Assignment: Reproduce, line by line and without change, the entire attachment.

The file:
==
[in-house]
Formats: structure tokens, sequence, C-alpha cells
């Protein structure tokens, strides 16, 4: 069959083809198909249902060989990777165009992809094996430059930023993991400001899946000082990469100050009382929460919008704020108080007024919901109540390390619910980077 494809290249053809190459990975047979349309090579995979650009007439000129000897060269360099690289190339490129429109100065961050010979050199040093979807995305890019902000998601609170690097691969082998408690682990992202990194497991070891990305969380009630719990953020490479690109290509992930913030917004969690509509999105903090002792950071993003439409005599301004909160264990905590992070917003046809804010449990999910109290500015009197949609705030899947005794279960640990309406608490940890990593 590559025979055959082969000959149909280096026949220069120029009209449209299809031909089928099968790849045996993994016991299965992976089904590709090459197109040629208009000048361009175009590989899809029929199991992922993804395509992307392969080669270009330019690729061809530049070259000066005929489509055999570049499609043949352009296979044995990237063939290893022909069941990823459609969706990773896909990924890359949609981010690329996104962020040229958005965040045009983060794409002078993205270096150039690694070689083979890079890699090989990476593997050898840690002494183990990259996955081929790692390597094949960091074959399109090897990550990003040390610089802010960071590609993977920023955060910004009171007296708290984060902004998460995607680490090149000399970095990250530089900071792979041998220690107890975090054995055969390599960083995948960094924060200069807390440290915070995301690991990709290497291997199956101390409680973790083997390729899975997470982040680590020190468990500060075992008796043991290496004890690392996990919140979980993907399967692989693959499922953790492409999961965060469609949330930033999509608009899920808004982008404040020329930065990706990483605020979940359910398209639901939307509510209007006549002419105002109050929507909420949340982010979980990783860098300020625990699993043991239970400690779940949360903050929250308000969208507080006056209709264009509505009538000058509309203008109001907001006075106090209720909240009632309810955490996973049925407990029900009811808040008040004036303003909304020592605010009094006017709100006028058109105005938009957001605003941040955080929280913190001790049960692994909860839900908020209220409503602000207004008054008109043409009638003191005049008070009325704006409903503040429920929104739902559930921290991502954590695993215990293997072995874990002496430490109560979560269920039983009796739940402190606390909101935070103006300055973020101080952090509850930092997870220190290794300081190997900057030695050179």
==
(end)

[in-house]
Formats: structure tokens, sequence, C-alpha cells
């Protein structure tokens, strides 16, 4: 069959083809198909249902060989990777165009992809094996430059930023993991400001899946000082990469100050009382929460919008704020108080007024919901109540390390619910980077 494809290249053809190459990975047979349309090579995979650009007439000129000897060269360099690289190339490129429109100065961050010979050199040093979807995305890019902000998601609170690097691969082998408690682990992202990194497991070891990305969380009630719990953020490479690109290509992930913030917004969690509509999105903090002792950071993003439409005599301004909160264990905590992070917003046809804010449990999910109290500015009197949609705030899947005794279960640990309406608490940890990593 590559025979055959082969000959149909280096026949220069120029009209449209299809031909089928099968790849045996993994016991299965992976089904590709090459197109040629208009000048361009175009590989899809029929199991992922993804395509992307392969080669270009330019690729061809530049070259000066005929489509055999570049499609043949352009296979044995990237063939290893022909069941990823459609969706990773896909990924890359949609981010690329996104962020040229958005965040045009983060794409002078993205270096150039690694070689083979890079890699090989990476593997050898840690002494183990990259996955081929790692390597094949960091074959399109090897990550990003040390610089802010960071590609993977920023955060910004009171007296708290984060902004998460995607680490090149000399970095990250530089900071792979041998220690107890975090054995055969390599960083995948960094924060200069807390440290915070995301690991990709290497291997199956101390409680973790083997390729899975997470982040680590020190468990500060075992008796043991290496004890690392996990919140979980993907399967692989693959499922953790492409999961965060469609949330930033999509608009899920808004982008404040020329930065990706990483605020979940359910398209639901939307509510209007006549002419105002109050929507909420949340982010979980990783860098300020625990699993043991239970400690779940949360903050929250308000969208507080006056209709264009509505009538000058509309203008109001907001006075106090209720909240009632309810955490996973049925407990029900009811808040008040004036303003909304020592605010009094006017709100006028058109105005938009957001605003941040955080929280913190001790049960692994909860839900908020209220409503602000207004008054008109043409009638003191005049008070009325704006409903503040429920929104739902559930921290991502954590695993215990293997072995874990002496430490109560979560269920039983009796739940402190606390909101935070103006300055973020101080952090509850930092997870220190290794300081190997900057030695050179």